Even more savage and gruesome than its predecessor as the passive-aggressive Giant Haystacks, sorry, Grizzly Adams, sorry, Michael Myers wonders the countryside in search of Laurie Strode/Angel Myers/A White Horse/Whatever. The olâ€™lummox brutally murderizes whoever happens to be around, generally leaving his hapless vics a shade less appealing than road kill. Meanwhile Scout Barely-Competent as Laurie/Angel has not lost the propensity to irritate the bejeezus out of anyone unfortunate enough to have to witness her performance. This film is populated with so many unlikeable people that it is not humanly possible to keep a tally, no wonder poor, hard-done-by Mikey has gone on a killing spree. Malcolm McDowell has a bit of fun with his Loomis-as-total-heel role but there's not much else to enjoy about any of the other characters. Many of the locations seem to come from a Silent Hill videogame, even the 'normal' characters' homes. It's not terrible, it's kind of watchable but it is not scary at all, just extremely violent and rather pointless. Kudos to Zombie for distilling the original 1981 storyline in rapid time but unfortunately we are left with his own meandering and messy (in every sense of the word) storytelling for the majority of the movie.
Halloween II (18)
Time Out rating:
Time Out says
Tue Oct 6 2009Rob Zombie tries hard to differentiate the second film in his rebooted ‘Halloween’ series from the first. This is obvious in the grubby 16mm visuals that act as a squalid entry into the head of Laurie Strode (Scout Taylor-Compton), sister of psychopath Michael Myers. She’s now living elsewhere and has no idea of her lineage outside her subconscious: she’s tortured in her dreams, and Zombie opens with a doozy that pays homage to the original sequel while bettering it in almost all respects.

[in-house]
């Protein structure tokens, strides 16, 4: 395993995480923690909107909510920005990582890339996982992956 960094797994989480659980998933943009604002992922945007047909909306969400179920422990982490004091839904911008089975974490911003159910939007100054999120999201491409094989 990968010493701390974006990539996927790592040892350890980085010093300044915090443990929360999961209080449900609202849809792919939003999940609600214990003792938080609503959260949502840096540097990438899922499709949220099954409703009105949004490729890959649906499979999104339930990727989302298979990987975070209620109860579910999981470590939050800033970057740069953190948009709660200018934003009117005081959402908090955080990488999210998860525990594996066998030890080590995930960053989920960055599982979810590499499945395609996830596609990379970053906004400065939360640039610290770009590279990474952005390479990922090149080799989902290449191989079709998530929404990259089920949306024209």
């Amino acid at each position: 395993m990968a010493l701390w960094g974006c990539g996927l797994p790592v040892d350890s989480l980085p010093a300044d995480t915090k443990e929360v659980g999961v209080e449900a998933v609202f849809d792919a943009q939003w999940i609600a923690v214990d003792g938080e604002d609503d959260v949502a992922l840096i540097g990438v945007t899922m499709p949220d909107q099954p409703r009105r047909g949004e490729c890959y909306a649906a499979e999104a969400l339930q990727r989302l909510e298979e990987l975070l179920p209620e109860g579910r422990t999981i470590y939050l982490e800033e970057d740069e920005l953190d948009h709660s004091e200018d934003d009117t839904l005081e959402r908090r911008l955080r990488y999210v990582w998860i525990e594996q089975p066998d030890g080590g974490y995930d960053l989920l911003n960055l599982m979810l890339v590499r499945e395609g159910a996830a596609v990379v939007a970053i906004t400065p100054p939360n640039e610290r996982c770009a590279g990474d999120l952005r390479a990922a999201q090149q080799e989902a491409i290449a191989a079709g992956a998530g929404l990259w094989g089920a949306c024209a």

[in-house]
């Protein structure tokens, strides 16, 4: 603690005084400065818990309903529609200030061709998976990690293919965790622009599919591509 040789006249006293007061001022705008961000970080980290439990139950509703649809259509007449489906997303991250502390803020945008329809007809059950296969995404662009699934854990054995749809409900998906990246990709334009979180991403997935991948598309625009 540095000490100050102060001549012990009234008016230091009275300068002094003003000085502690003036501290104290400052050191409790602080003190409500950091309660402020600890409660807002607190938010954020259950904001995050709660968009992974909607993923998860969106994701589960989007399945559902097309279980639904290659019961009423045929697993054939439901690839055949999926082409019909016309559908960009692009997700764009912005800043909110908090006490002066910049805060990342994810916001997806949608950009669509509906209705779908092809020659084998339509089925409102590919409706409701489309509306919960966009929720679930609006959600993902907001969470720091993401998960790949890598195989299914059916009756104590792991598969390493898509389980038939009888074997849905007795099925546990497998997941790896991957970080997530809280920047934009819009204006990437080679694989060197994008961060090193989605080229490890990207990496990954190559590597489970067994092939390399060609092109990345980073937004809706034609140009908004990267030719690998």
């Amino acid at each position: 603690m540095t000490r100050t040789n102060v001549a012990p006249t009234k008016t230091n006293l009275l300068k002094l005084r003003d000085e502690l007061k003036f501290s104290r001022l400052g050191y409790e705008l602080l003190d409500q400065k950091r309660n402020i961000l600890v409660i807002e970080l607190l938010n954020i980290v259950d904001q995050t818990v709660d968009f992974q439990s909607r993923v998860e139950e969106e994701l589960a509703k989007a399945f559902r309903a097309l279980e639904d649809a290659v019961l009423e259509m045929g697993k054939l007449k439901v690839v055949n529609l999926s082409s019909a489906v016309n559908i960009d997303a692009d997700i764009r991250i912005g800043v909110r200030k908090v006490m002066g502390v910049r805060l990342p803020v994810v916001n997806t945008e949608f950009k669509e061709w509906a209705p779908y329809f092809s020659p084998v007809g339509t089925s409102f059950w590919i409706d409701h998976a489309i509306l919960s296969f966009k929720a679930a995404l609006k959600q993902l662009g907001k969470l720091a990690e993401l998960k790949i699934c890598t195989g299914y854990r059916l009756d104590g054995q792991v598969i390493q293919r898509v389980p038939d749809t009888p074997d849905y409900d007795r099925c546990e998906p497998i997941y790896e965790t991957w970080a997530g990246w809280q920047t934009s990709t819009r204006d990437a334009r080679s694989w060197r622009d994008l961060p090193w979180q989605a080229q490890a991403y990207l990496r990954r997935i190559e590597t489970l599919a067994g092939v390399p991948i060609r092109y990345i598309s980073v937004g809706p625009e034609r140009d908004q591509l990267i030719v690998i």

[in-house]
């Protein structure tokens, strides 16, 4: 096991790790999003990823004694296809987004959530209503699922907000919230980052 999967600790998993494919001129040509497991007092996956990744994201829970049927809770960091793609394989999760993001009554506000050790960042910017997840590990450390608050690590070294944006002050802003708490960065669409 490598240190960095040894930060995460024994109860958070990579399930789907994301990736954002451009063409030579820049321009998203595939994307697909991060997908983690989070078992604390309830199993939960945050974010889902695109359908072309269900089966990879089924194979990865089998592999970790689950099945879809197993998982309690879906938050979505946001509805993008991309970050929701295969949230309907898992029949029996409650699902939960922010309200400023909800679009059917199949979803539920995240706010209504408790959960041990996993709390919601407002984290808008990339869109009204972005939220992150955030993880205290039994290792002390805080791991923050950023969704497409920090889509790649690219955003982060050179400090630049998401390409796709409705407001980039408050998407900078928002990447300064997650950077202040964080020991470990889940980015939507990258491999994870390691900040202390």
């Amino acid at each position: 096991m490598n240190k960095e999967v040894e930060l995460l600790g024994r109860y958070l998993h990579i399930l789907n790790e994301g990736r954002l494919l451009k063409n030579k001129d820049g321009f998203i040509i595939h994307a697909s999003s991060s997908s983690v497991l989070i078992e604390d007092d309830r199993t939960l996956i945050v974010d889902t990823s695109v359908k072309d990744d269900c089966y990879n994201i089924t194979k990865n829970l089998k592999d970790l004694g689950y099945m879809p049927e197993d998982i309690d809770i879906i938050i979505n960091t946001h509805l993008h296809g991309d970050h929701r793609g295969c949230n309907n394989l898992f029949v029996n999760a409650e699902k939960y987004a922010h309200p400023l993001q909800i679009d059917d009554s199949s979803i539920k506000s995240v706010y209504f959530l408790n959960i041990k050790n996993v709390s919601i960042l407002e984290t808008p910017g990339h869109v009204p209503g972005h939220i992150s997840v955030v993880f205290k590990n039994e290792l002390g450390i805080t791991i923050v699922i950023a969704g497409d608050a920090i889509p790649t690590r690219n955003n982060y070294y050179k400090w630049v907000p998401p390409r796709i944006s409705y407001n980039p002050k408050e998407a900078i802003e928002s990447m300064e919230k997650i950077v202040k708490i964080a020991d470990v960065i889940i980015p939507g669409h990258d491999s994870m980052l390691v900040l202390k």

When his heroine wakes up, however, the writer-director loses his footing. Laurie’s story holds interest thanks to Taylor-Compton’s dedication. But a side plot involving Michael’s old psychiatrist Sam (Malcolm McDowell) weighs down the proceedings with limp satire. Zombie is still committed to showing how violence perverts all touched by it, yet his carnivalesque approach undercuts his empathy. He panders to the cheap seats whenever he’s not being scary.
Author: Keith Uhlich
Fri Oct 9, 2009